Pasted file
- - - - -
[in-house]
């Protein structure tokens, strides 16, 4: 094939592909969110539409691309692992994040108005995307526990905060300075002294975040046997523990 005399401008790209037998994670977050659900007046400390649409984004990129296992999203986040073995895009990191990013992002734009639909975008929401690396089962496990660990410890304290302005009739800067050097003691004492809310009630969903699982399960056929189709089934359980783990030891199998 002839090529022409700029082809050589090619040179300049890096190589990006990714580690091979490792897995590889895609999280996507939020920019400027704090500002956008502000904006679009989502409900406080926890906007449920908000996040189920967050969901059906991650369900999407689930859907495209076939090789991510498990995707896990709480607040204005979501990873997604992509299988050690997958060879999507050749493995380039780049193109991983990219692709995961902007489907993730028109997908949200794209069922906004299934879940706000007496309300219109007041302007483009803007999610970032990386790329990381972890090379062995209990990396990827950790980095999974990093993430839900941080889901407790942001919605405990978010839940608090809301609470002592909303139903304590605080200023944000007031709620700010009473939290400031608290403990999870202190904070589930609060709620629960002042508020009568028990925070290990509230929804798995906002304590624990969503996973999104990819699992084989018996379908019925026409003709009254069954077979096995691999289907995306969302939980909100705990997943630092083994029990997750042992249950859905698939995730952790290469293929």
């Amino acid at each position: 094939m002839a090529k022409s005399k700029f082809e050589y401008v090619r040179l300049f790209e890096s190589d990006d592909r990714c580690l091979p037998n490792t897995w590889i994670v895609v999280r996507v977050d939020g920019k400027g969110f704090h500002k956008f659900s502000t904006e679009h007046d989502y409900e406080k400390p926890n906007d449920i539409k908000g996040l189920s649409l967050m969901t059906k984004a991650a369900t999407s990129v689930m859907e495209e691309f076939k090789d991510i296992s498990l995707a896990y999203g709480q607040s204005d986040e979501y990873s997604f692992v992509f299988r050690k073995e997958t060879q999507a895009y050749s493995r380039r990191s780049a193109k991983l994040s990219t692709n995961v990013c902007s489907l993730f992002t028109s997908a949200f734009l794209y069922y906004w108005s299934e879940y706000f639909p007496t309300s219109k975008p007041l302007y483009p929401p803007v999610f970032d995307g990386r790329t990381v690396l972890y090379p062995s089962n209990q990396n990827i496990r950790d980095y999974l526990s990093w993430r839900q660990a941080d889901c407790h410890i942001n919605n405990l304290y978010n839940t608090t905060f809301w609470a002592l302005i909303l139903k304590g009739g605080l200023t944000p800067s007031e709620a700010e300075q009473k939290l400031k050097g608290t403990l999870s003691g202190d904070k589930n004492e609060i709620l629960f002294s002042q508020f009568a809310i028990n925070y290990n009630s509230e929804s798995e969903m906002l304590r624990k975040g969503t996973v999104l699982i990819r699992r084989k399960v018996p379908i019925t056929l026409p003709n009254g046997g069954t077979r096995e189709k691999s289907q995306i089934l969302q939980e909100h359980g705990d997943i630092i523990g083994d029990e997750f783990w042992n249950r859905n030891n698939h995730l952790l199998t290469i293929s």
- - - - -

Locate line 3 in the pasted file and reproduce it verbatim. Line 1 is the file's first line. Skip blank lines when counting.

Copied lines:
């Amino acid at each position: 094939m002839a090529k022409s005399k700029f082809e050589y401008v090619r040179l300049f790209e890096s190589d990006d592909r990714c580690l091979p037998n490792t897995w590889i994670v895609v999280r996507v977050d939020g920019k400027g969110f704090h500002k956008f659900s502000t904006e679009h007046d989502y409900e406080k400390p926890n906007d449920i539409k908000g996040l189920s649409l967050m969901t059906k984004a991650a369900t999407s990129v689930m859907e495209e691309f076939k090789d991510i296992s498990l995707a896990y999203g709480q607040s204005d986040e979501y990873s997604f692992v992509f299988r050690k073995e997958t060879q999507a895009y050749s493995r380039r990191s780049a193109k991983l994040s990219t692709n995961v990013c902007s489907l993730f992002t028109s997908a949200f734009l794209y069922y906004w108005s299934e879940y706000f639909p007496t309300s219109k975008p007041l302007y483009p929401p803007v999610f970032d995307g990386r790329t990381v690396l972890y090379p062995s089962n209990q990396n990827i496990r950790d980095y999974l526990s990093w993430r839900q660990a941080d889901c407790h410890i942001n919605n405990l304290y978010n839940t608090t905060f809301w609470a002592l302005i909303l139903k304590g009739g605080l200023t944000p800067s007031e709620a700010e300075q009473k939290l400031k050097g608290t403990l999870s003691g202190d904070k589930n004492e609060i709620l629960f002294s002042q508020f009568a809310i028990n925070y290990n009630s509230e929804s798995e969903m906002l304590r624990k975040g969503t996973v999104l699982i990819r699992r084989k399960v018996p379908i019925t056929l026409p003709n009254g046997g069954t077979r096995e189709k691999s289907q995306i089934l969302q939980e909100h359980g705990d997943i630092i523990g083994d029990e997750f783990w042992n249950r859905n030891n698939h995730l952790l199998t290469i293929s």